03 June 2022

The state of walloon forests in the era of climate change

On a global scale, forests are being affected by increasingly noticeable changes in climate. What does this mean for the Walloon forests?

The latest data from the Observatoire Wallon de la Santé des Forêts [Walloon Forest Health Observatory] (OWSF) show that this affects almost all forest species, with the exception of poplars, chestnuts and hornbeam. On the other hand, species such as ash and spruce are in such poor condition that they are regarded as a cause for concern.


The most plausible hypothesis for this fragile condition seems to be that it results from years of drought, which has had a negative impact on the availability of water. The increased temperatures observed in recent decades have also had the effect of lengthening the growing season (with a resulting impact on the access to water for trees), and facilitating the development and proliferation of pathogenic fungi and pestilent insects.


The CARTOFOR project is responding to this problem by developing methods for monitoring the state of health of forest stands consisting of ash, Douglas fir, larch, beech and spruce using multispectral and aerial satellite imaging. The approach is based on a wide range of field data collected by our partners (Gembloux ABT, UCLouvain, OWSF, DEMNA, DNF) over many years.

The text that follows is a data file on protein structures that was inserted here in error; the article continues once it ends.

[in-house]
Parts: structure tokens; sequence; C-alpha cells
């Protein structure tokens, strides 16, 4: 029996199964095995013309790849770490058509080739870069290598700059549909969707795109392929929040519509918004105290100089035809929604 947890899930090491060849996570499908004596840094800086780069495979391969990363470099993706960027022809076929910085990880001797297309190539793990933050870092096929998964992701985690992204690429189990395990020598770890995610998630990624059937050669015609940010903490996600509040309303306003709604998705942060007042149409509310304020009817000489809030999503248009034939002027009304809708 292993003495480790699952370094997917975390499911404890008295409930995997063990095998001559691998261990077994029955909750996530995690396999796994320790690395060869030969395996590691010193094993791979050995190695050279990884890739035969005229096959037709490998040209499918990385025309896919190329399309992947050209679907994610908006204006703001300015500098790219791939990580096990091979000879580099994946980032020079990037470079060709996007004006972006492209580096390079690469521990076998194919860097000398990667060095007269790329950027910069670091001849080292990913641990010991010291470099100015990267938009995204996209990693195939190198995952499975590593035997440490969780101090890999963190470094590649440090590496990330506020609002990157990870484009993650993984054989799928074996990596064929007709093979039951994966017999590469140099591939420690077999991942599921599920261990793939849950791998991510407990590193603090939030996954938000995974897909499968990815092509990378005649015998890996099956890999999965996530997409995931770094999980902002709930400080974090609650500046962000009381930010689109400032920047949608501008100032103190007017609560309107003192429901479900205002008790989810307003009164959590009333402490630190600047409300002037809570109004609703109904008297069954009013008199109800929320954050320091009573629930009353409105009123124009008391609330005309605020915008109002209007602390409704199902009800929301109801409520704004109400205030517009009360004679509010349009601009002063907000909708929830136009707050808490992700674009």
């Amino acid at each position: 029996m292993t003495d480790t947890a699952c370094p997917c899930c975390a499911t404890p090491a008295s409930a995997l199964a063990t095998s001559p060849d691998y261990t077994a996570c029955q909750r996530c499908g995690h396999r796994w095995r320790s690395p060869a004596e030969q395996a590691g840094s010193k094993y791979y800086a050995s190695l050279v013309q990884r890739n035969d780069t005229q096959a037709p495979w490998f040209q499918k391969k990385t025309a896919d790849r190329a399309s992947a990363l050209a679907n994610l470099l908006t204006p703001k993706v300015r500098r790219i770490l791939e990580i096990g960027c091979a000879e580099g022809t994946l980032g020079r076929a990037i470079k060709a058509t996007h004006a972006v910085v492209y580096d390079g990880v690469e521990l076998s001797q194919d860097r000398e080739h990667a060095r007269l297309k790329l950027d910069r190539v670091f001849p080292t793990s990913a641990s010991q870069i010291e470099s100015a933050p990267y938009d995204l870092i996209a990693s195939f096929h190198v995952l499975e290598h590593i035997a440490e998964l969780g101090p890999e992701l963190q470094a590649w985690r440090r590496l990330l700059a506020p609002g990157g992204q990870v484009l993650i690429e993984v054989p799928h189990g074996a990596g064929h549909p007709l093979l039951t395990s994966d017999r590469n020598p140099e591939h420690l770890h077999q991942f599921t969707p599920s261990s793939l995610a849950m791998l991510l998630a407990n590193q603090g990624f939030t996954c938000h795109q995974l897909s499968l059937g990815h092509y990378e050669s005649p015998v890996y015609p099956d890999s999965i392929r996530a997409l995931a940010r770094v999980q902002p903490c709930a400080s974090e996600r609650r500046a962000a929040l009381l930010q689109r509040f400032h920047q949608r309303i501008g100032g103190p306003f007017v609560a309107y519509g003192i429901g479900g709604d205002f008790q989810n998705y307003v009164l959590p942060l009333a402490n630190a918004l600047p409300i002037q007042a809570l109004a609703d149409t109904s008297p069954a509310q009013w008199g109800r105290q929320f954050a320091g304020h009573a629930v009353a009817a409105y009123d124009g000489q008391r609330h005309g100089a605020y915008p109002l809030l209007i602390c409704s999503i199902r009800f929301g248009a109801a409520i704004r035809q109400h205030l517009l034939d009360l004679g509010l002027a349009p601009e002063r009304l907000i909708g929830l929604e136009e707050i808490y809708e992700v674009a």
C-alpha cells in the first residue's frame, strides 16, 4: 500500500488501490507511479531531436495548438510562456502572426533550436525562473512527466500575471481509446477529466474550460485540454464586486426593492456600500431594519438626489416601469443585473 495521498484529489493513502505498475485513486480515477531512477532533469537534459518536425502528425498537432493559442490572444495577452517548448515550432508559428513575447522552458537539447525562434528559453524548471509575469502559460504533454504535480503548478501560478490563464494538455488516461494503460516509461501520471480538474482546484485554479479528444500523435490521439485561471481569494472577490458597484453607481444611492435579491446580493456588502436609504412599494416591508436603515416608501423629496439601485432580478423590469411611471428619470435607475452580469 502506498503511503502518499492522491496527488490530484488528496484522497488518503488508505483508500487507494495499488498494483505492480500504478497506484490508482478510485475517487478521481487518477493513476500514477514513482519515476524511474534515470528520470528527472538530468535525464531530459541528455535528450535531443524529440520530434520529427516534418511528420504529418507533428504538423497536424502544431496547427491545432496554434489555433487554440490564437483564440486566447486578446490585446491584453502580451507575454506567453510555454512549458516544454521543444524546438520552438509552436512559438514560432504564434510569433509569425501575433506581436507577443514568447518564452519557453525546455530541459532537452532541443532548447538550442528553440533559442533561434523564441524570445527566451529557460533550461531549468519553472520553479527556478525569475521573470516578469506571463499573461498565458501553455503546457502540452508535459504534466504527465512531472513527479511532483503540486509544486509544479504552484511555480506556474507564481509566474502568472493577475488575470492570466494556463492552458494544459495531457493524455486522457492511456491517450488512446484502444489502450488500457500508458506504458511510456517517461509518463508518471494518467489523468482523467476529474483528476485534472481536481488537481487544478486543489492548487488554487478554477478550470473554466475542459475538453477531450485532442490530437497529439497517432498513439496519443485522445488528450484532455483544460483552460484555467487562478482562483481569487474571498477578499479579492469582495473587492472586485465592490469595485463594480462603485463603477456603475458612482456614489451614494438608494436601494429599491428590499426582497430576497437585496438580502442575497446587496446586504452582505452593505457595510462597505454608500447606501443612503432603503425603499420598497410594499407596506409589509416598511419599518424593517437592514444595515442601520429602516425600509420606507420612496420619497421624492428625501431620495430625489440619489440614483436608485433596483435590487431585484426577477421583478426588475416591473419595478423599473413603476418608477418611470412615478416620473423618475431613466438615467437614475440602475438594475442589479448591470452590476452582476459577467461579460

Depending on the species and the nature of the decline, the approach adopted is focused at the level of an individual tree (ash, beech) and/or the stand (Douglas fir, larch, beech, spruce).


While convincing results are already available, the soon-to-be-available hyperspectral satellite images should make it possible to supplement and improve the current CARTOFOR approach and lead to the implementation of an operational monitoring and alerting system (diseases, drought, fire, etc.) for Walloon forests.


This system can be easily integrated into the Système d’Information des Forêts en Europe [Forest Information System in Europe] (FISE), which is currently being set up as part of the new EU strategy for forests by 2030. This new strategy includes measures aimed at bolstering the protection and restoration of forests, and improving the sustainability of forest management. Monitoring and the efficient and decentralised planning of forests in the EU will help maintain the resilience of forest ecosystems and enable forests to fulfil their multifunctional role.


Funding: Project subsidised by the SPW, grant No. C2U06.LX3201.


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